This book offers an overview and analysis of the construction and deconstruction of hegemonic, secular Zionist Israeli national identity from the early years of the Zionist movement to the present. Today, for better or for worse, Israel is a very different polity than was envisioned by any of the streams of Zionism, or even by the builders of the Israeli state and society. During the past two decades, changes have accelerated, and few earlier assumptions about Israel’s demographic composition, political and social boundaries, cultural character, or social and economic structures remain valid. In addition, Israel is undergoing processes of change...

  5. CHAPTER 1 The Mythological-Historical Origins of the Israeli State An Overview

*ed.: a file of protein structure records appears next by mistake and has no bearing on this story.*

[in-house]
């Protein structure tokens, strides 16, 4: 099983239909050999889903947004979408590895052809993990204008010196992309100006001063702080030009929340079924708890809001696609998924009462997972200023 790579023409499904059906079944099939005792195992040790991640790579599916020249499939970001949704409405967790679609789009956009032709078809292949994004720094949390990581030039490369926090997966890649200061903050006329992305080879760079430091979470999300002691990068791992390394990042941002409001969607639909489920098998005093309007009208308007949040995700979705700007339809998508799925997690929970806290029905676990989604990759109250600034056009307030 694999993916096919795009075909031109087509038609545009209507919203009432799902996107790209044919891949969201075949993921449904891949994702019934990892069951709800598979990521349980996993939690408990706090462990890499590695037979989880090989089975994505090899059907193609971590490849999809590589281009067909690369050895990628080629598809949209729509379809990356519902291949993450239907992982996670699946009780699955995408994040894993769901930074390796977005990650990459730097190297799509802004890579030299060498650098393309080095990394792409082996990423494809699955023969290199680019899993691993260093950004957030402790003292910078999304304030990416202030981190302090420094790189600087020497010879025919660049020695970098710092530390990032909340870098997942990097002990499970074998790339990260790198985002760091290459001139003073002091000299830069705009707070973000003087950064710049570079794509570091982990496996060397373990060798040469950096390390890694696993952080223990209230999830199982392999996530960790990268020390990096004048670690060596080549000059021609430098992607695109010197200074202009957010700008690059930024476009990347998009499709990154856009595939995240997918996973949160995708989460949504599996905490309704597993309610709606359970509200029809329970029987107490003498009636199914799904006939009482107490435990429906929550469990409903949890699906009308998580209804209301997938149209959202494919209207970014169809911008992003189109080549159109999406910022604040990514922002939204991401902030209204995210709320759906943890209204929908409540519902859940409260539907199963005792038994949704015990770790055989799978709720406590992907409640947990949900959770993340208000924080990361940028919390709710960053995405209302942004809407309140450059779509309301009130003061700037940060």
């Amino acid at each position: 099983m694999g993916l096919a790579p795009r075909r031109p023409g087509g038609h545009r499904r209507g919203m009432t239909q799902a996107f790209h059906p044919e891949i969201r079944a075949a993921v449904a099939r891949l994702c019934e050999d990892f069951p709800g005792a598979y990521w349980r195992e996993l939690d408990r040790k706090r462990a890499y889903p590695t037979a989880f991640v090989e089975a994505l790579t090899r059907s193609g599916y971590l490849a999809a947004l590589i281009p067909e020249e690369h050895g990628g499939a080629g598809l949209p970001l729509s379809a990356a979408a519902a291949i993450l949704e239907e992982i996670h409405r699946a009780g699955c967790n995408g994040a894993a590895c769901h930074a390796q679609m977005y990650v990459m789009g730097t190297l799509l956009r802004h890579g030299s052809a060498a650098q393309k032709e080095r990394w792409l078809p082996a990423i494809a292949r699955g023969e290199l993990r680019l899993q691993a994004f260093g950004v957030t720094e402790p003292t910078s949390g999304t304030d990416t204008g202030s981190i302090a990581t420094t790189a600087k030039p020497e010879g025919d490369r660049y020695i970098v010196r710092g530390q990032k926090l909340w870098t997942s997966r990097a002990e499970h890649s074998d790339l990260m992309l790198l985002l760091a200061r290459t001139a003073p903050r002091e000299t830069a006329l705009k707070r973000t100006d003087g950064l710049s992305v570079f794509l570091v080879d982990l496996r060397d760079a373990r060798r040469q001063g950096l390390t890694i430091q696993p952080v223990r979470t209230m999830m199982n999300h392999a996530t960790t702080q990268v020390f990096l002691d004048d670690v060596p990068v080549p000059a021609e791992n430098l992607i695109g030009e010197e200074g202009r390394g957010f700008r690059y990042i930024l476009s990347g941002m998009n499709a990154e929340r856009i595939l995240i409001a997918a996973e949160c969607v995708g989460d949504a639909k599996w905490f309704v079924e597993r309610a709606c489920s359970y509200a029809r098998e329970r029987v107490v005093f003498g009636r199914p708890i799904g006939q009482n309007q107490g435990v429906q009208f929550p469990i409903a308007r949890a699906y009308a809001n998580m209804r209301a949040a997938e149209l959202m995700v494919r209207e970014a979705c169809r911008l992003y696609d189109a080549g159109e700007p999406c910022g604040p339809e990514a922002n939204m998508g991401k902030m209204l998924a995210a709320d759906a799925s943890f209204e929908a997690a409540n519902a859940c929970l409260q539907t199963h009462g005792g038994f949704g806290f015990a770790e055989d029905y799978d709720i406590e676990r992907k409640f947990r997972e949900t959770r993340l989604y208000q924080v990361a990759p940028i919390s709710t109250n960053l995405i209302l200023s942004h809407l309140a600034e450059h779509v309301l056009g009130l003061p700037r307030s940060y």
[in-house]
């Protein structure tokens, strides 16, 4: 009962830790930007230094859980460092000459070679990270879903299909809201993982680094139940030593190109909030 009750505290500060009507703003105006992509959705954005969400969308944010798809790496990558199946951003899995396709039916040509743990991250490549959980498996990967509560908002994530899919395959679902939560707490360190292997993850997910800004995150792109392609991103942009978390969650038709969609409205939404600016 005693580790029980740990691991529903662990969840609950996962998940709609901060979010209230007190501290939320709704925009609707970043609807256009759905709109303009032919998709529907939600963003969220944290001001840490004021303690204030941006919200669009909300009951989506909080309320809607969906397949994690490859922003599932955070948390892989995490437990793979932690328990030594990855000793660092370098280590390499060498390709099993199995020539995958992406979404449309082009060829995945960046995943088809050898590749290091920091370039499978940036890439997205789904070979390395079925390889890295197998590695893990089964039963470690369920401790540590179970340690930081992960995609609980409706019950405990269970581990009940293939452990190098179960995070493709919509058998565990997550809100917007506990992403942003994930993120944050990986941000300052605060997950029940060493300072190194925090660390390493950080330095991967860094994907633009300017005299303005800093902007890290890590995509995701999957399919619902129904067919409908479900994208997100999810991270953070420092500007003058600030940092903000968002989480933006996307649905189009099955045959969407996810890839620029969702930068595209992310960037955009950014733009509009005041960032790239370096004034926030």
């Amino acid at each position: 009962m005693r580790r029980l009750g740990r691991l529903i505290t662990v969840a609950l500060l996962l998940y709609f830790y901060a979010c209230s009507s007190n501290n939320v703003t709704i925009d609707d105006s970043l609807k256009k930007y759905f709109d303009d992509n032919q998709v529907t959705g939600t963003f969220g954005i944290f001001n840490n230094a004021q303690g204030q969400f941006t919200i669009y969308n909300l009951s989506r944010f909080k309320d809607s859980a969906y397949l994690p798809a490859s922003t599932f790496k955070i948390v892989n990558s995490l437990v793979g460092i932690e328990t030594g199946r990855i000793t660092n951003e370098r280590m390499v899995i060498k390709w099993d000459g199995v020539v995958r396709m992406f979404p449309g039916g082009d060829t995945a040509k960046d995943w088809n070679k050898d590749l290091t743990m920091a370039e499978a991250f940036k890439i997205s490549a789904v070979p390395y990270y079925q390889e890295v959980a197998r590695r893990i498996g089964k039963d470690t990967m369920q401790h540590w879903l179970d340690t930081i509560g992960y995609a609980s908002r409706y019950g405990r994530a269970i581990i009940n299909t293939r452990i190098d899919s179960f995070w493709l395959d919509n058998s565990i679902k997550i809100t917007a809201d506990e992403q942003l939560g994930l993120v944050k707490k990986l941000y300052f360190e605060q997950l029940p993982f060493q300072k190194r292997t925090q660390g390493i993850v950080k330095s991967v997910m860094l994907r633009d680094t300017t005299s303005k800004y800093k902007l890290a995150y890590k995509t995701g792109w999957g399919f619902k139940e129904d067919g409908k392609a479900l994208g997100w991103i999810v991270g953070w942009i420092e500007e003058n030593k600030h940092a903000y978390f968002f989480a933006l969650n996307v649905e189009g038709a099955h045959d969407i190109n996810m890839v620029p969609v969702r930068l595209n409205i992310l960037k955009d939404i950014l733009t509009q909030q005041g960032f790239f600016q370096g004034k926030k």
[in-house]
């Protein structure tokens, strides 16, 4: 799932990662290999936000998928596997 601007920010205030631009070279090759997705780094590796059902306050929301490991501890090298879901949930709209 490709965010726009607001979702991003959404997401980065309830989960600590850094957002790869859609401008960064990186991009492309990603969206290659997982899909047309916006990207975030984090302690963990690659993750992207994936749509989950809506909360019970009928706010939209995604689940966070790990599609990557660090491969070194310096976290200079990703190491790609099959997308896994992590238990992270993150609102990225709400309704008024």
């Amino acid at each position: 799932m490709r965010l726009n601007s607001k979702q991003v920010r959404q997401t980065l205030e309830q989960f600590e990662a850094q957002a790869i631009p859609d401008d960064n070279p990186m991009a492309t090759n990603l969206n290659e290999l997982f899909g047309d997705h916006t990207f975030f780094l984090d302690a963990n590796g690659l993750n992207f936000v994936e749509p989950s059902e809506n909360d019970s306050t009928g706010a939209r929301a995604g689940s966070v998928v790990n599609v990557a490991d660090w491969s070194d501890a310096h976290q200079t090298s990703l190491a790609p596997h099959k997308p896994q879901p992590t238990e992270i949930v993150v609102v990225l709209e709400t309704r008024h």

(pp. 16-55)

    In Israel, even more than in any other society, the past, present, and future are intermingled; collective memory is considered objective history, and history is a powerful weapon, used both in domestic struggles and external conflict. On the domestic terrain, the past is used in order to determine who is entitled to full membership in the collectivity and according to what criteria, the type of laws and regime, and the desired borders of the state. Different pasts and their interpretations are also a central component in the construction of conflicting identities and identity politics.

    In the foreign sphere, and to...

  6. CHAPTER 2 Building an Immigrant Settler State
    (pp. 56-88)